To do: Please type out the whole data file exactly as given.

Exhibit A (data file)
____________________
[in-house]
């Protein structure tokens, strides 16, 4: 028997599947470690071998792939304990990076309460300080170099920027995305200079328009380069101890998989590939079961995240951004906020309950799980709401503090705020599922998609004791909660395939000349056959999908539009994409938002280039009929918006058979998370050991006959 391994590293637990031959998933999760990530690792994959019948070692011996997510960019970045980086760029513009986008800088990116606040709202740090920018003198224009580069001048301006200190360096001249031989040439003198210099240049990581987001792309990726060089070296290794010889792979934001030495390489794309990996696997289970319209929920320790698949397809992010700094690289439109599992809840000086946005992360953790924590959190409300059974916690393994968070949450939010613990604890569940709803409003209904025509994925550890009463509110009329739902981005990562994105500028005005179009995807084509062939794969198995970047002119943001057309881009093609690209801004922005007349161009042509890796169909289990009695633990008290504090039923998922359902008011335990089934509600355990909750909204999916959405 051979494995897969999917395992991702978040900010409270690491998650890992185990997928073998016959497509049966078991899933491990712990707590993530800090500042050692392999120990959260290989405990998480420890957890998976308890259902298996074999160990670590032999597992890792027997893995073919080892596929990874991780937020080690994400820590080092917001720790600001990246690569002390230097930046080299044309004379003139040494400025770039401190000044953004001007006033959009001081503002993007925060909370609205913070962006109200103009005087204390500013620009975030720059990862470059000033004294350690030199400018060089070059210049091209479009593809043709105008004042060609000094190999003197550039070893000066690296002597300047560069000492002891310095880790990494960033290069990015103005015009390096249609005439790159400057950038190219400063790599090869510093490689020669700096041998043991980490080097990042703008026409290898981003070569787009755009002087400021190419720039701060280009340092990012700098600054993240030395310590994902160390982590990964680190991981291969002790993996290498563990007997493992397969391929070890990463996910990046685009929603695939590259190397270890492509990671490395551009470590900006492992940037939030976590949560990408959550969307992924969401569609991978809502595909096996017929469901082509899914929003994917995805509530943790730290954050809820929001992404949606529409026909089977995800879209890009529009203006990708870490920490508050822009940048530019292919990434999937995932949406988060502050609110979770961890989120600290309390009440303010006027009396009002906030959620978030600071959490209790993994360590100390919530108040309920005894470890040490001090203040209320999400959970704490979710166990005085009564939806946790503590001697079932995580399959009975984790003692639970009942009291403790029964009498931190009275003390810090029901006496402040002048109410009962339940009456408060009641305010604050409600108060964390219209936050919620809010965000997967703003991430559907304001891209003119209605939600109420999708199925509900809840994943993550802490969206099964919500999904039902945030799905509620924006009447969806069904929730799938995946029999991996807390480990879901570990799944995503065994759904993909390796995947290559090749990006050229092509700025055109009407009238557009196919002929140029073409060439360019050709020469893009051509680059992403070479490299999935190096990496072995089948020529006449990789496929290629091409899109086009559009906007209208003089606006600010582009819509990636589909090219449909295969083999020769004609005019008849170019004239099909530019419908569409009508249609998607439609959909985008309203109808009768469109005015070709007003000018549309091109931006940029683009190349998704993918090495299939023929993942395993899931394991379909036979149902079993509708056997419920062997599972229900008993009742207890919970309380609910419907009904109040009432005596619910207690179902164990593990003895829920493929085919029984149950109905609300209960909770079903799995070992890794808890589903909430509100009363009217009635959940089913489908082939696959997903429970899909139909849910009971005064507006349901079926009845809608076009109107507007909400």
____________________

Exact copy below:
[in-house]
């Protein structure tokens, strides 16, 4: 028997599947470690071998792939304990990076309460300080170099920027995305200079328009380069101890998989590939079961995240951004906020309950799980709401503090705020599922998609004791909660395939000349056959999908539009994409938002280039009929918006058979998370050991006959 391994590293637990031959998933999760990530690792994959019948070692011996997510960019970045980086760029513009986008800088990116606040709202740090920018003198224009580069001048301006200190360096001249031989040439003198210099240049990581987001792309990726060089070296290794010889792979934001030495390489794309990996696997289970319209929920320790698949397809992010700094690289439109599992809840000086946005992360953790924590959190409300059974916690393994968070949450939010613990604890569940709803409003209904025509994925550890009463509110009329739902981005990562994105500028005005179009995807084509062939794969198995970047002119943001057309881009093609690209801004922005007349161009042509890796169909289990009695633990008290504090039923998922359902008011335990089934509600355990909750909204999916959405 051979494995897969999917395992991702978040900010409270690491998650890992185990997928073998016959497509049966078991899933491990712990707590993530800090500042050692392999120990959260290989405990998480420890957890998976308890259902298996074999160990670590032999597992890792027997893995073919080892596929990874991780937020080690994400820590080092917001720790600001990246690569002390230097930046080299044309004379003139040494400025770039401190000044953004001007006033959009001081503002993007925060909370609205913070962006109200103009005087204390500013620009975030720059990862470059000033004294350690030199400018060089070059210049091209479009593809043709105008004042060609000094190999003197550039070893000066690296002597300047560069000492002891310095880790990494960033290069990015103005015009390096249609005439790159400057950038190219400063790599090869510093490689020669700096041998043991980490080097990042703008026409290898981003070569787009755009002087400021190419720039701060280009340092990012700098600054993240030395310590994902160390982590990964680190991981291969002790993996290498563990007997493992397969391929070890990463996910990046685009929603695939590259190397270890492509990671490395551009470590900006492992940037939030976590949560990408959550969307992924969401569609991978809502595909096996017929469901082509899914929003994917995805509530943790730290954050809820929001992404949606529409026909089977995800879209890009529009203006990708870490920490508050822009940048530019292919990434999937995932949406988060502050609110979770961890989120600290309390009440303010006027009396009002906030959620978030600071959490209790993994360590100390919530108040309920005894470890040490001090203040209320999400959970704490979710166990005085009564939806946790503590001697079932995580399959009975984790003692639970009942009291403790029964009498931190009275003390810090029901006496402040002048109410009962339940009456408060009641305010604050409600108060964390219209936050919620809010965000997967703003991430559907304001891209003119209605939600109420999708199925509900809840994943993550802490969206099964919500999904039902945030799905509620924006009447969806069904929730799938995946029999991996807390480990879901570990799944995503065994759904993909390796995947290559090749990006050229092509700025055109009407009238557009196919002929140029073409060439360019050709020469893009051509680059992403070479490299999935190096990496072995089948020529006449990789496929290629091409899109086009559009906007209208003089606006600010582009819509990636589909090219449909295969083999020769004609005019008849170019004239099909530019419908569409009508249609998607439609959909985008309203109808009768469109005015070709007003000018549309091109931006940029683009190349998704993918090495299939023929993942395993899931394991379909036979149902079993509708056997419920062997599972229900008993009742207890919970309380609910419907009904109040009432005596619910207690179902164990593990003895829920493929085919029984149950109905609300209960909770079903799995070992890794808890589903909430509100009363009217009635959940089913489908082939696959997903429970899909139909849910009971005064507006349901079926009845809608076009109107507007909400």